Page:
Although companies anywhere in the world can register com domains, many countries have a second-level domain with a similar purpose under their own country code top-level domain (ccTLD). Such second-level domains are usually of the form com.xx or co.xx, where xx is the ccTLD. Australia (com.au), Greece (com.gr), Mexico (com.mx), South Korea (co.kr), India (co.in), Indonesia (co.id), China (com.cn), Japan (co.jp), and the United Kingdom (co.uk) are all examples.
Many non-commercial sites and networks use com names to benefit from the perceived recognizability of a com domain. However, the registration statistics show varying popularity over the years.
Domains can be transferred between registrars. Prior to October 2006, the procedure used by Verisign was complex and unreliable – requiring a notary public to verify the identity of the registrant requesting a domain transfer. In October 2006, a new procedure, requiring the losing registrar to provide an authorization code on instruction from the registrant (also known as EPP code) was introduced by Verisign to reduce the incidence of domain hijacking.
|Rank||Create date||Domain name|
|1||March 15, 1985||symbolics.com|
|2||April 24, 1985||BBN.com|
|3||May 24, 1985||think.com|
|4||July 11, 1985||MCC.com|
|5||September 30, 1985||DEC.com|
|6||November 7, 1985||northrop.com|
|7||January 9, 1986||xerox.com|
|8||January 17, 1986||SRI.com|
|9||March 3, 1986||HP.com|
|10||March 5, 1986||bellcore.com|
|11||March 19, 1986||IBM.com|
|11||March 19, 1986||sun.com|
|13||March 25, 1986||intel.com|
|13||March 25, 1986||TI.com|
|15||April 25, 1986||ATT.com|
|16||May 8, 1986||GMR.com|
|16||May 8, 1986||tek.com|
|18||July 10, 1986||FMC.com|
|18||July 10, 1986||UB.com|
|20||August 5, 1986||bell-atl.com|
|20||August 5, 1986||GE.com|
|20||August 5, 1986||grebyn.com|
|20||August 5, 1986||ISC.com|
|20||August 5, 1986||NSC.com|
|20||August 5, 1986||stargate.com|
|26||September 2, 1986||boeing.com|
|27||September 18, 1986||ITCorp.com|
|28||September 29, 1986||siemens.com|
|29||October 18, 1986||pyramid.com|
|30||October 27, 1986||alphaDC.com|
|30||October 27, 1986||BDM.com|
|30||October 27, 1986||fluke.com|
|30||October 27, 1986||inmet.com|
|30||October 27, 1986||kesmai.com|
|30||October 27, 1986||mentor.com|
|30||October 27, 1986||NEC.com|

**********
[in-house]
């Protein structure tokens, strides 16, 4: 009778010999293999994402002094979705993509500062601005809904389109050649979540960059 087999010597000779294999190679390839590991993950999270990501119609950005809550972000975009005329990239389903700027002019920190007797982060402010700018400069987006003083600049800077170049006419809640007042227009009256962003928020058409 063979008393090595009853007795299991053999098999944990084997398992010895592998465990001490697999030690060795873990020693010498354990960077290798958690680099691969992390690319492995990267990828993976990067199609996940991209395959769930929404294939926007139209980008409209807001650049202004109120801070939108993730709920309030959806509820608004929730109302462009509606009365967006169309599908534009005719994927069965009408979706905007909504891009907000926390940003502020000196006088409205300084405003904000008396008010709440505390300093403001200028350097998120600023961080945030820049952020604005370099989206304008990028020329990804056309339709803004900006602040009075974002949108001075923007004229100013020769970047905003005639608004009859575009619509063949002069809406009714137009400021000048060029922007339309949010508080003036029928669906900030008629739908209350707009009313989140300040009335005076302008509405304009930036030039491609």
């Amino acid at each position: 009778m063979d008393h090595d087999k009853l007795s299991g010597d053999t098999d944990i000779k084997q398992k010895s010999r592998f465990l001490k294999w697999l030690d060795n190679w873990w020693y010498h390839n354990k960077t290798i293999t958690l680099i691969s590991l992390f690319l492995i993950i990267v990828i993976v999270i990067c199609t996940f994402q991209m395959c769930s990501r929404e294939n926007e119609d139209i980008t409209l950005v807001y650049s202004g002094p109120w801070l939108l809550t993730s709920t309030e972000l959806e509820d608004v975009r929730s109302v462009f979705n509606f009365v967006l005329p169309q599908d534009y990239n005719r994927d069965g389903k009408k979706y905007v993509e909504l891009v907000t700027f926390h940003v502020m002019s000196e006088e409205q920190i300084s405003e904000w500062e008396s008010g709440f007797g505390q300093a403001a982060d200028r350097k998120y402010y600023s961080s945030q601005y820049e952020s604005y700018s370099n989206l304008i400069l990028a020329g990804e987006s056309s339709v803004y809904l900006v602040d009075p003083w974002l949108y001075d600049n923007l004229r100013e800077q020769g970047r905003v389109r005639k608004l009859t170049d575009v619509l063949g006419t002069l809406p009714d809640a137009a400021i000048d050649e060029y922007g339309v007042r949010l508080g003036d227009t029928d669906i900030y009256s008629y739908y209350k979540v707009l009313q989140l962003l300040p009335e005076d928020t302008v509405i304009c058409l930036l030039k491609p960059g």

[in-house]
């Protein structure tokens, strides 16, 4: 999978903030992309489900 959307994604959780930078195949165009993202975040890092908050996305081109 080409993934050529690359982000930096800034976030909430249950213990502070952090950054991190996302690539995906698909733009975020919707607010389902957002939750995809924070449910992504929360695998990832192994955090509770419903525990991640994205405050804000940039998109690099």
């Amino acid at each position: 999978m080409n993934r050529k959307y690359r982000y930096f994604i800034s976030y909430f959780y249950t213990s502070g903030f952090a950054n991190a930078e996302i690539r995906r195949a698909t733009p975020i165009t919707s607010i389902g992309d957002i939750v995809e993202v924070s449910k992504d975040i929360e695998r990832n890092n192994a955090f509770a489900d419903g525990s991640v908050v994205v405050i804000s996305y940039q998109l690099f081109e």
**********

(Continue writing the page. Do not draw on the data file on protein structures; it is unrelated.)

|30||October 27, 1986||ray.com|
|30||October 27, 1986||rosemount.com|
|30||October 27, 1986||vortex.com|
|40||November 5, 1986||alcoa.com|
|40||November 5, 1986||GTE.com|
|42||November 17, 1986||adobe.com|
|42||November 17, 1986||AMD.com|
|42||November 17, 1986||DAS.com|
|42||November 17, 1986||data-IO.com|
|42||November 17, 1986||octopus.com|
|42||November 17, 1986||portal.com|
|42||November 17, 1986||teltone.com|
|49||December 11, 1986||3Com.com|
|49||December 11, 1986||amdahl.com|
|Rank||Create date||Domain name|
|49||December 11, 1986||CCUR.com|
|49||December 11, 1986||CI.com|
|49||December 11, 1986||convergent.com|
|49||December 11, 1986||DG.com|
|49||December 11, 1986||peregrine.com|
|49||December 11, 1986||quad.com|
|49||December 11, 1986||SQ.com|
|49||December 11, 1986||tandy.com|
|49||December 11, 1986||TTI.com|
|49||December 11, 1986||unisys.com|
|61||January 19, 1987||CGI.com|
|61||January 19, 1987||CTS.com|
|61||January 19, 1987||SPDCC.com|
|64||February 19, 1987||apple.com|
|65||March 4, 1987||NMA.com|
|65||March 4, 1987||prime.com|
|67||April 4, 1987||philips.com|
|68||April 23, 1987||datacube.com|
|68||April 23, 1987||KAI.com|
|68||April 23, 1987||TIC.com|
|68||April 23, 1987||vine.com|
|72||April 30, 1987||NCR.com|
|73||May 14, 1987||cisco.com|
|73||May 14, 1987||RDL.com|
|75||May 20, 1987||SLB.com|
|76||May 27, 1987||parcplace.com|
|76||May 27, 1987||UTC.com|
|78||June 26, 1987||IDE.com|
|79||July 9, 1987||TRW.com|
|80||July 13, 1987||unipress.com|
|81||July 27, 1987||dupont.com|
|81||July 27, 1987||lockheed.com|
|83||July 28, 1987||rosetta.com|
|84||August 18, 1987||toad.com|
|85||August 31, 1987||quick.com|
|86||September 3, 1987||allied.com|
|86||September 3, 1987||DSC.com|
|86||September 3, 1987||SCO.com|
|89||September 22, 1987||gene.com|
|89||September 22, 1987||KCCS.com|
|89||September 22, 1987||spectra.com|
|89||September 22, 1987||WLK.com|
|93||September 30, 1987||mentat.com|
|94||October 14, 1987||WYSE.com|
|95||November 2, 1987||CFG.com|
|96||November 9, 1987||marble.com|
|97||November 16, 1987||cayman.com|
|97||November 16, 1987||entity.com|
|99||November 24, 1987||KSR.com|
|100||November 30, 1987||NYNEXST.com|